LNC Therapeutics, a French biotech company specializing in gut microbiome-based drug discovery announced that it has signed an exclusive license agreement with Cornell University (Ithaca, NY, USA ) for its Christensenella patent family.
Christensenella is a recently discovered family of gut bacteria. Considered a keystone taxon in the human gut microbiome, it represents a major opportunity in the fight against obesity, metabolic disorders and other high-impact diseases. Christensenella and microbiome modulation is an innovative approach with the potential to unlock a wide range of therapeutic applications.
By securing a license for the Christensenella patent, LNC has bolstered its strategy for developing innovative therapeutic approaches based on this new family of bacteria.
“Expanding our intellectual property is essential in order for us to successfully pursue our vision and our development strategy,”
said Dr. Georges Rawadi, CEO of LNC.
“Securing a license for the Christensenella patent has reinforced our existing intellectual property portfolio. It’s a key step in establishing our leadership position for the Christensenella family and anticipating its future therapeutic applications.”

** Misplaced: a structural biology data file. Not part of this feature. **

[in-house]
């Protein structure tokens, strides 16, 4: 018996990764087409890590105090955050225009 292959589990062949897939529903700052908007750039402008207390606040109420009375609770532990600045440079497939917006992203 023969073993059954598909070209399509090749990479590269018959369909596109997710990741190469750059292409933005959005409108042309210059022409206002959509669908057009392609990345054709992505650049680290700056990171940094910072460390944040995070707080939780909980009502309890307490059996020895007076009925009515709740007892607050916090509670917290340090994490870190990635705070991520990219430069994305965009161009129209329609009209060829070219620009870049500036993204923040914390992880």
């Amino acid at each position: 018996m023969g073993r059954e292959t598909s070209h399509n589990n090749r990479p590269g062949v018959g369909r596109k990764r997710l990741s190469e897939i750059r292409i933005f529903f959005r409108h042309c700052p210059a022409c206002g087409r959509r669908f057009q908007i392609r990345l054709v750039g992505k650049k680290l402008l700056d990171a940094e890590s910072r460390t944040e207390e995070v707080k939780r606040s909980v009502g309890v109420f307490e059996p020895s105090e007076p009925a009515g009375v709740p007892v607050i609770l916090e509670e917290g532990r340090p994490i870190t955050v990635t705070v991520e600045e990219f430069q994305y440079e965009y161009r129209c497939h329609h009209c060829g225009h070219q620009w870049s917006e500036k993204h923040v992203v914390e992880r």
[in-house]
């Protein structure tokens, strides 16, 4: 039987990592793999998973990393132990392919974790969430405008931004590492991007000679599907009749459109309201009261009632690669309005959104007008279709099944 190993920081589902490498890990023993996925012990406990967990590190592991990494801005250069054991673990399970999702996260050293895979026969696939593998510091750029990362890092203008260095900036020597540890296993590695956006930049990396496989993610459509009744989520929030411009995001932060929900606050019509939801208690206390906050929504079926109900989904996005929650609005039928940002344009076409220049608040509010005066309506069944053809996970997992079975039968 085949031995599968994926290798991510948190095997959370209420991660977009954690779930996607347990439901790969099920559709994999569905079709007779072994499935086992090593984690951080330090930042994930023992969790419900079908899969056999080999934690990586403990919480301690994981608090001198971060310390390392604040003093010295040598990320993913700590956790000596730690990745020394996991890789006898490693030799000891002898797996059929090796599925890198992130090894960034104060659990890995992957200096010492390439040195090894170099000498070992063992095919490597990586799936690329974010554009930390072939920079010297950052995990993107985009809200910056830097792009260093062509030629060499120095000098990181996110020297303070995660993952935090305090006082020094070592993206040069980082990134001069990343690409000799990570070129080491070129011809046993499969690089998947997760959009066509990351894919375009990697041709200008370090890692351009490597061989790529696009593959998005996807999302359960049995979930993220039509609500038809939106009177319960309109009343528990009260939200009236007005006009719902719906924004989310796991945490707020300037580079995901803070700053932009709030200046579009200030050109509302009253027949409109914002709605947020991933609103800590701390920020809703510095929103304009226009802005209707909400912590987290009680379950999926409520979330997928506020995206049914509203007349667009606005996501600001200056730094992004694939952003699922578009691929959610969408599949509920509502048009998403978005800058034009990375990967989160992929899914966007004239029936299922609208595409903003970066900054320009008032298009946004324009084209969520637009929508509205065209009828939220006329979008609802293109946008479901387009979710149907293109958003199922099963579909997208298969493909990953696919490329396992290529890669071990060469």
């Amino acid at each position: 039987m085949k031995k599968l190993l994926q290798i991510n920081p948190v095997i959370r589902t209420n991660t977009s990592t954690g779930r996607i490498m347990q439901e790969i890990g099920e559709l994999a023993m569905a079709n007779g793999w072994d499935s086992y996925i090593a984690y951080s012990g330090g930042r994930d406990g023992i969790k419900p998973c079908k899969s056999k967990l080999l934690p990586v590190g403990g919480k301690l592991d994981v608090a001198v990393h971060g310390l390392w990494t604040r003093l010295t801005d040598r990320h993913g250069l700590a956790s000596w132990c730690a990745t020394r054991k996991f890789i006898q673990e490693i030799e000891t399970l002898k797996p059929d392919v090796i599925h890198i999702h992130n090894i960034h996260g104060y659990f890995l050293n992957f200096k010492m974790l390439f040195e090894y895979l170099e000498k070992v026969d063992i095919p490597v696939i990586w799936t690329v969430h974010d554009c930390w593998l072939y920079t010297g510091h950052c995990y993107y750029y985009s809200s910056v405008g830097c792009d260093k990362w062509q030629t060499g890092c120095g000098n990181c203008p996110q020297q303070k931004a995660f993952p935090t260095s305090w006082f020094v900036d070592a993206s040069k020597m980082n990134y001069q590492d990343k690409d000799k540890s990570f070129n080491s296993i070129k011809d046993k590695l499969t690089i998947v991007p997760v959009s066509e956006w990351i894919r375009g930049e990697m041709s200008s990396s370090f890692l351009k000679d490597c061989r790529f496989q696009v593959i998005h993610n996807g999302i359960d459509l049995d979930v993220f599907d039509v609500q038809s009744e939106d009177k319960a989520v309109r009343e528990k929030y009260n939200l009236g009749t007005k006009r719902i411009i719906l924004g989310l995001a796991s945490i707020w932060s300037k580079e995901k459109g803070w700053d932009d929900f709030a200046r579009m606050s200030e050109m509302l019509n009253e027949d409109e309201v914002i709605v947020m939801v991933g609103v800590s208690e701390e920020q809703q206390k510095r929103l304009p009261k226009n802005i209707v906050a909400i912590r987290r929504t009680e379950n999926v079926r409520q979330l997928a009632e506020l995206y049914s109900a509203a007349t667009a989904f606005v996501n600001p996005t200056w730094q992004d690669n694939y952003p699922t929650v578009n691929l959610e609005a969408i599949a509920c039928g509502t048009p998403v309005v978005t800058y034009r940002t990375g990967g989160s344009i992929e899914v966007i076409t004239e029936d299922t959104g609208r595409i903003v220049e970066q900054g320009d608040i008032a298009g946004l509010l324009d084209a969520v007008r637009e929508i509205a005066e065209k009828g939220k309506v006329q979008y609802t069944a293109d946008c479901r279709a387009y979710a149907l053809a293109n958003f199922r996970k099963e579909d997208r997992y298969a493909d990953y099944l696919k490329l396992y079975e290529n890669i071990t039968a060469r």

Symflor, who previously licensed the Christensenlla patent, has assisted LNC in this transaction.
LNC aims to use this license to develop the first Christensenella-based drug candidate for the treatment of obesity and metabolic disorders. In parallel, LNC will leverage its research platform dedicated to studying this family of bacteria in order to gain deeper insight into how it operates and understand how it interacts with host cells. “We strongly believe that Christensenella has a wide therapeutic potential that goes beyond obesity and metabolic disorders. We are therefore considering the possibility of broadening our fields of application,” Dr. Rawadi added.
Commited to become a major player in biotechnologies, the company plans to continue building up its intellectual property portfolio and developing academic and/or industry partnerships with research teams working on microbiome-related topics.